• Someone claimed I was eating on the company's expense, when I was reporting on 200 euros of losses (for food they had thrown away) 
You may already sense that I think these claims are poppycock. But these types of claims are very typical for anyone with a larger follower base - I'm great platform for both security marketing effort but apparently also restaurants telling me they still want me as their customer. 

Today I listened to Turvakäräjät podcast, only to learn I made appearance as a "reputable tester" on this security podcast in Finnish. They really got their alternative facts straight: eating on others' expense (not that I had to pay for every order I made, there was no free meal ever, only duplicate to go to waste) and being upset over 10 euros bounty. 

Let's reiterate this one more time. 

There is no money in the world that I would be willing to sell my free time on to test their software with a zero sum contract that only pays when I find problems. I think bug bounty programs and crowdsourcing are unethical, and would not take part in results-only payment models. I struggle with ethics of companies like Foodora that don't treat their drivers as employees, but I use them because I have nothing better in times I don't want to leave home for food. My ethics are important to me. 

There is no money in the world that would compensate stealing my time on bugs, exploitable or not. The bugs are not the users responsibility, even if sometimes users hands are tied, and waiting or leaving are not real options.

There is no ethical obligation for me to report even exploitable bugs as a user. The ethical obligation I take on me is not to share a vulnerability further. Knowing impact does not mean knowing the mechanism. And I write about the impact vaguely to protect the buggy party. I delay big visible posts to times when they won't have extra harm on my account.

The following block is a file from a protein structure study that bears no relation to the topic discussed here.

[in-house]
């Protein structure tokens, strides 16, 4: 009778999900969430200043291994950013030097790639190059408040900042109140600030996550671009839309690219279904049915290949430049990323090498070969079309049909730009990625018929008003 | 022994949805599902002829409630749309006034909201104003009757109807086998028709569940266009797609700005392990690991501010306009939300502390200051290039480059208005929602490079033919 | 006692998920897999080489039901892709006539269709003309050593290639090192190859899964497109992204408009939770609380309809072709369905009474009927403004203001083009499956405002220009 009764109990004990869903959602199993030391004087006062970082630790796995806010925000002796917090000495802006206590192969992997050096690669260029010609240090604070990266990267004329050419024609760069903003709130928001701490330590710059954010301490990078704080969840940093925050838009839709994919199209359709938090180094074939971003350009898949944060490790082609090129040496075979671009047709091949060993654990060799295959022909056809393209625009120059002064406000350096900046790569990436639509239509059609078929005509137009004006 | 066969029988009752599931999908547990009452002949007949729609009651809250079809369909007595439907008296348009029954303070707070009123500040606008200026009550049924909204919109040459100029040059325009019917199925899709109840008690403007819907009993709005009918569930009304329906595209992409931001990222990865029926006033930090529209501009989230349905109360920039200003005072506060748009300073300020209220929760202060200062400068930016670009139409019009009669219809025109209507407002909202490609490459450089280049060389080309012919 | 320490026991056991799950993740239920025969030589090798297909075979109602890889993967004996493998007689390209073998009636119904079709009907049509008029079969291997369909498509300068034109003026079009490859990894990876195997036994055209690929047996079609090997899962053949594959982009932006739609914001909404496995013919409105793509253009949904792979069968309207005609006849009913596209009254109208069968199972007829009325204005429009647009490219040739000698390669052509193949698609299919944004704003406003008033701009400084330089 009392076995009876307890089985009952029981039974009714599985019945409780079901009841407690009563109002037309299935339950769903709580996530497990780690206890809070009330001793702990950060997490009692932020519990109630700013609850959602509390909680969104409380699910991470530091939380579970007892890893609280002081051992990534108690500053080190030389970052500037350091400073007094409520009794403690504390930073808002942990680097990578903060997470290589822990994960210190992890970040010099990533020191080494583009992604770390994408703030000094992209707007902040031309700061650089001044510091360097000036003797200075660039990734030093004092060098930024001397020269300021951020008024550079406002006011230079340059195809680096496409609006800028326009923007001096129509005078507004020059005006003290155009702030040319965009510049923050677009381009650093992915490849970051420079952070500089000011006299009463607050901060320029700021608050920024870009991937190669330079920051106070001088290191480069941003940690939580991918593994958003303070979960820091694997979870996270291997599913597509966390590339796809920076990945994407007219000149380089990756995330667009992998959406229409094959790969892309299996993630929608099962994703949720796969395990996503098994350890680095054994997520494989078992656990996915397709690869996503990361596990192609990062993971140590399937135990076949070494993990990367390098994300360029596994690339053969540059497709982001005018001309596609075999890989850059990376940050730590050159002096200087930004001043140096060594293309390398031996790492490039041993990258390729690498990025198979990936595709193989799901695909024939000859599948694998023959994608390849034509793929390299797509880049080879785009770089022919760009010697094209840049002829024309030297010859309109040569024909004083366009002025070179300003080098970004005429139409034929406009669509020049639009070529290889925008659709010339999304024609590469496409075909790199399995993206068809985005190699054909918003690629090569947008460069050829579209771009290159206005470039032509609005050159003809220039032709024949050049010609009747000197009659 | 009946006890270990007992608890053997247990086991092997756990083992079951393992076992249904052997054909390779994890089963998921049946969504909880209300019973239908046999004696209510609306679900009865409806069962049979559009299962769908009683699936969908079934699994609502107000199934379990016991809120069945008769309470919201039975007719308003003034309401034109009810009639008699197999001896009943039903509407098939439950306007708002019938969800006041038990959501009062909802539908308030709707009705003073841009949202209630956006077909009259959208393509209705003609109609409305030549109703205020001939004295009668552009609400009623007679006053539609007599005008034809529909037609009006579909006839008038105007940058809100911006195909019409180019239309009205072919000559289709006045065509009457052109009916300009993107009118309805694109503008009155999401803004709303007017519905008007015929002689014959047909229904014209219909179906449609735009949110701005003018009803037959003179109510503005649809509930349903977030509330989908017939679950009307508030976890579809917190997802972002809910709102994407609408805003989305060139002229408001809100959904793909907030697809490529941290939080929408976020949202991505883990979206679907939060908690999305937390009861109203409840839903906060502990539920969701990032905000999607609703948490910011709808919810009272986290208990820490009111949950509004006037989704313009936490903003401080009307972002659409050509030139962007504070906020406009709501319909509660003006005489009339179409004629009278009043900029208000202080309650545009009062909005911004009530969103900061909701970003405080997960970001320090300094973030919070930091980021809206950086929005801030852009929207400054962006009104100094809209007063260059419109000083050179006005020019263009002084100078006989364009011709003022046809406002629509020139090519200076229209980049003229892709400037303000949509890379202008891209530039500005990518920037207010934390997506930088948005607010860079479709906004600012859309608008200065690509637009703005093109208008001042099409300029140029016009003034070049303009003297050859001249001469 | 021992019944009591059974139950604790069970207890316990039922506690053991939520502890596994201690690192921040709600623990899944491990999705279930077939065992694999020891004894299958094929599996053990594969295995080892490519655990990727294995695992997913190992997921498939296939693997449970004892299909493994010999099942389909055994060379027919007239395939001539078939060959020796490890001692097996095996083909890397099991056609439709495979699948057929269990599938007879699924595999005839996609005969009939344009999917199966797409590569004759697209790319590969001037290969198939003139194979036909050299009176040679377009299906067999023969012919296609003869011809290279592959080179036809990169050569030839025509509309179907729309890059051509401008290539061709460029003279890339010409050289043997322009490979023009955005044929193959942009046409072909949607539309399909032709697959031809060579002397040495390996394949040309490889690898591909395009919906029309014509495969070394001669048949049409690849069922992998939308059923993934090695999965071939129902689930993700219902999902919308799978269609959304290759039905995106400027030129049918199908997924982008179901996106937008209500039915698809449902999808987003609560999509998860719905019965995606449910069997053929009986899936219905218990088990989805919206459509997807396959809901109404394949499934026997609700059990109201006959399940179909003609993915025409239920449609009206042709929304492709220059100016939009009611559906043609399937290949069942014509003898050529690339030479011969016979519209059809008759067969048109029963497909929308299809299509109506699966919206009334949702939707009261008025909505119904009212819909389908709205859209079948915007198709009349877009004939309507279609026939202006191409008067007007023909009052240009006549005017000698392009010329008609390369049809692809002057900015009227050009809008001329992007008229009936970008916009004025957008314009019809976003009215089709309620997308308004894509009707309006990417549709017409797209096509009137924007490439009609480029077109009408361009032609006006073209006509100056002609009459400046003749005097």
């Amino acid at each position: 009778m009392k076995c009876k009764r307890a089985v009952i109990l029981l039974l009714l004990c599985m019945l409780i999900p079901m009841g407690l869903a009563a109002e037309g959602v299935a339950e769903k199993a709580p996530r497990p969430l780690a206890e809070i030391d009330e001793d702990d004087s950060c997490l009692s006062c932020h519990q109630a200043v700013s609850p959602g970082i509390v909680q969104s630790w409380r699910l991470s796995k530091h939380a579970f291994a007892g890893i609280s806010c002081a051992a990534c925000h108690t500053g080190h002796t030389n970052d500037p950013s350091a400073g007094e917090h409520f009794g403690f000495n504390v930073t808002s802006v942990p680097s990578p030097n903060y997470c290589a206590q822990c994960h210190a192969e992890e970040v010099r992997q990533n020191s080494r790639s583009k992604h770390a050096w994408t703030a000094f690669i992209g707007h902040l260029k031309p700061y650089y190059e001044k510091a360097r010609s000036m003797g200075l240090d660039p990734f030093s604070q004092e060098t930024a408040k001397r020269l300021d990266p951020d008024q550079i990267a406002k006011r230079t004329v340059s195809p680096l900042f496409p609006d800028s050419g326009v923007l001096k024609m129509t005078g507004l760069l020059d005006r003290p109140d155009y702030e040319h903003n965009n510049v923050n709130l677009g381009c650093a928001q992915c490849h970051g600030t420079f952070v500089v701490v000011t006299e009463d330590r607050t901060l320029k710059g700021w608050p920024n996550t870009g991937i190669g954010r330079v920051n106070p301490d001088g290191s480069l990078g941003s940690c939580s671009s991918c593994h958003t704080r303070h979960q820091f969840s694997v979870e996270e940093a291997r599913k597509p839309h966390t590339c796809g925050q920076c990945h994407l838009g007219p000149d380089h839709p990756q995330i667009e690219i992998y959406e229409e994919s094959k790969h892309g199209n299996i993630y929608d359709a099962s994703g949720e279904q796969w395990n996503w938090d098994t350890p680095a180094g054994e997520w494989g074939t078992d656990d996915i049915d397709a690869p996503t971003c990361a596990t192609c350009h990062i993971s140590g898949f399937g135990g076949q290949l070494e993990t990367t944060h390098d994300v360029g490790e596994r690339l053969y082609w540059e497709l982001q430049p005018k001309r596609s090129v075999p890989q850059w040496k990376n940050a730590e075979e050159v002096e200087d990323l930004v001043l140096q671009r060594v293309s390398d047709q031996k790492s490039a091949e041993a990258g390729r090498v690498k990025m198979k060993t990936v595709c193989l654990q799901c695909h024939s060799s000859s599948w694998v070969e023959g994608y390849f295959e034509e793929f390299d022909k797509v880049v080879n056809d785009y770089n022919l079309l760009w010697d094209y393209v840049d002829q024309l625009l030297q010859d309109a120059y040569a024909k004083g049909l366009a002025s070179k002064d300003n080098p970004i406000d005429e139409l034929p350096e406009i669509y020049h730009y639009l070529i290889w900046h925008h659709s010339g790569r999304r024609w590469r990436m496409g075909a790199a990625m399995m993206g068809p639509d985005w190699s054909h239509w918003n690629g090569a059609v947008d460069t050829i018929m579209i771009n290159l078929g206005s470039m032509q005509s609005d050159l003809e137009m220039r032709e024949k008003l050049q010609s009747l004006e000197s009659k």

I say don't pay the user, paying users 10 euros is an insult to the users. Hire a professional, and note that the professionals don't work for peanuts. 





Asking Your Users Perception

A colleague was working on a new type of application, one that did not exist before. The team scratched together a pretty but quick prototype, a true MVP (minimum viable product) and started testing that on real users. 

Every user they gave the app to, gave the same feedback on a detail they did not like after first experience of use. 

Fixing the thing would take a while, but since the feedback was so unanimous, the team got to work. A week later, they delivered a new version. 

Every user that had the app before, hated that there was a change, they had grown to like the way it was. 

Every user they added for first time experience, hated how it was different from the usual way things are done. For the first day, until they learn.

I shared this story to my team at work this morning, as my team was wondering if we should immediately put back the "in review" state to our work board in Jira. The developers were so used to calling "in review" their done, but also refusing to call it their done and moving it to the done column. They used to leave tickets to this in review column, and no one other than themselves was finding any value on it. 

We agreed to give the change two weeks before going back to reflect on it with the idea that we might want to put it back. 

Users of things will feel differently when they are still adjusting to change, and when they have adjusted to change. Your needs of designing things may be to ease getting started, or ease the continued use. Designing is complicated. Pay attention.